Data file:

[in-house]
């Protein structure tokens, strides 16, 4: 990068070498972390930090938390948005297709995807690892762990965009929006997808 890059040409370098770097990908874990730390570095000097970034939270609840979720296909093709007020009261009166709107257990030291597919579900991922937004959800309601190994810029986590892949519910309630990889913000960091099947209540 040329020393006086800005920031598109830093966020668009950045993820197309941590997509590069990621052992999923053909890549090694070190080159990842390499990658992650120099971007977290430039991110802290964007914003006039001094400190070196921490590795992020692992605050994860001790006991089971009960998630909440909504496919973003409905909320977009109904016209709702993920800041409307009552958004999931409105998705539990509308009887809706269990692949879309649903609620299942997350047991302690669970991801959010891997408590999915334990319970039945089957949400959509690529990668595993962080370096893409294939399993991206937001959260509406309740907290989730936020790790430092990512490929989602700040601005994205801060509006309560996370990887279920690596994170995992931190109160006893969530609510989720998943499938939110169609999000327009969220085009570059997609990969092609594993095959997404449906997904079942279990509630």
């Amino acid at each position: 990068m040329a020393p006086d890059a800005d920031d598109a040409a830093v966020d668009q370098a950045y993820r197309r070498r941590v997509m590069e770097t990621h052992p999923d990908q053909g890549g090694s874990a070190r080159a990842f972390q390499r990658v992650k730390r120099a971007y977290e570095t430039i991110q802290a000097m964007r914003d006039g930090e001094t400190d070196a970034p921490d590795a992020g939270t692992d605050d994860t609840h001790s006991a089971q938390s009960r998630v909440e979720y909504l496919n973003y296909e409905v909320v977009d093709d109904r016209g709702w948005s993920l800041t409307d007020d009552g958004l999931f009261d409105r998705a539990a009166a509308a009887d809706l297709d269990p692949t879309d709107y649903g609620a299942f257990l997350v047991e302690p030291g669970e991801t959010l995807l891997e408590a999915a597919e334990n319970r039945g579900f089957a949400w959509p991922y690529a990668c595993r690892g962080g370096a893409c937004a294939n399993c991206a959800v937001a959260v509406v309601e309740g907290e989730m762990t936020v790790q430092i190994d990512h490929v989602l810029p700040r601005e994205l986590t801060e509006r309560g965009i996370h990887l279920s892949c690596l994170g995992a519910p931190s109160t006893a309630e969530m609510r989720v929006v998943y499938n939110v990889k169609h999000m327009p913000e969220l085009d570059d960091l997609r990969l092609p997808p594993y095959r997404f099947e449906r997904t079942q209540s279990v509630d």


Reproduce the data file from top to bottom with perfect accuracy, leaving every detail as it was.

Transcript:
[in-house]
């Protein structure tokens, strides 16, 4: 990068070498972390930090938390948005297709995807690892762990965009929006997808 890059040409370098770097990908874990730390570095000097970034939270609840979720296909093709007020009261009166709107257990030291597919579900991922937004959800309601190994810029986590892949519910309630990889913000960091099947209540 040329020393006086800005920031598109830093966020668009950045993820197309941590997509590069990621052992999923053909890549090694070190080159990842390499990658992650120099971007977290430039991110802290964007914003006039001094400190070196921490590795992020692992605050994860001790006991089971009960998630909440909504496919973003409905909320977009109904016209709702993920800041409307009552958004999931409105998705539990509308009887809706269990692949879309649903609620299942997350047991302690669970991801959010891997408590999915334990319970039945089957949400959509690529990668595993962080370096893409294939399993991206937001959260509406309740907290989730936020790790430092990512490929989602700040601005994205801060509006309560996370990887279920690596994170995992931190109160006893969530609510989720998943499938939110169609999000327009969220085009570059997609990969092609594993095959997404449906997904079942279990509630």
């Amino acid at each position: 990068m040329a020393p006086d890059a800005d920031d598109a040409a830093v966020d668009q370098a950045y993820r197309r070498r941590v997509m590069e770097t990621h052992p999923d990908q053909g890549g090694s874990a070190r080159a990842f972390q390499r990658v992650k730390r120099a971007y977290e570095t430039i991110q802290a000097m964007r914003d006039g930090e001094t400190d070196a970034p921490d590795a992020g939270t692992d605050d994860t609840h001790s006991a089971q938390s009960r998630v909440e979720y909504l496919n973003y296909e409905v909320v977009d093709d109904r016209g709702w948005s993920l800041t409307d007020d009552g958004l999931f009261d409105r998705a539990a009166a509308a009887d809706l297709d269990p692949t879309d709107y649903g609620a299942f257990l997350v047991e302690p030291g669970e991801t959010l995807l891997e408590a999915a597919e334990n319970r039945g579900f089957a949400w959509p991922y690529a990668c595993r690892g962080g370096a893409c937004a294939n399993c991206a959800v937001a959260v509406v309601e309740g907290e989730m762990t936020v790790q430092i190994d990512h490929v989602l810029p700040r601005e994205l986590t801060e509006r309560g965009i996370h990887l279920s892949c690596l994170g995992a519910p931190s109160t006893a309630e969530m609510r989720v929006v998943y499938n939110v990889k169609h999000m327009p913000e969220l085009d570059d960091l997609r990969l092609p997808p594993y095959r997404f099947e449906r997904t079942q209540s279990v509630d």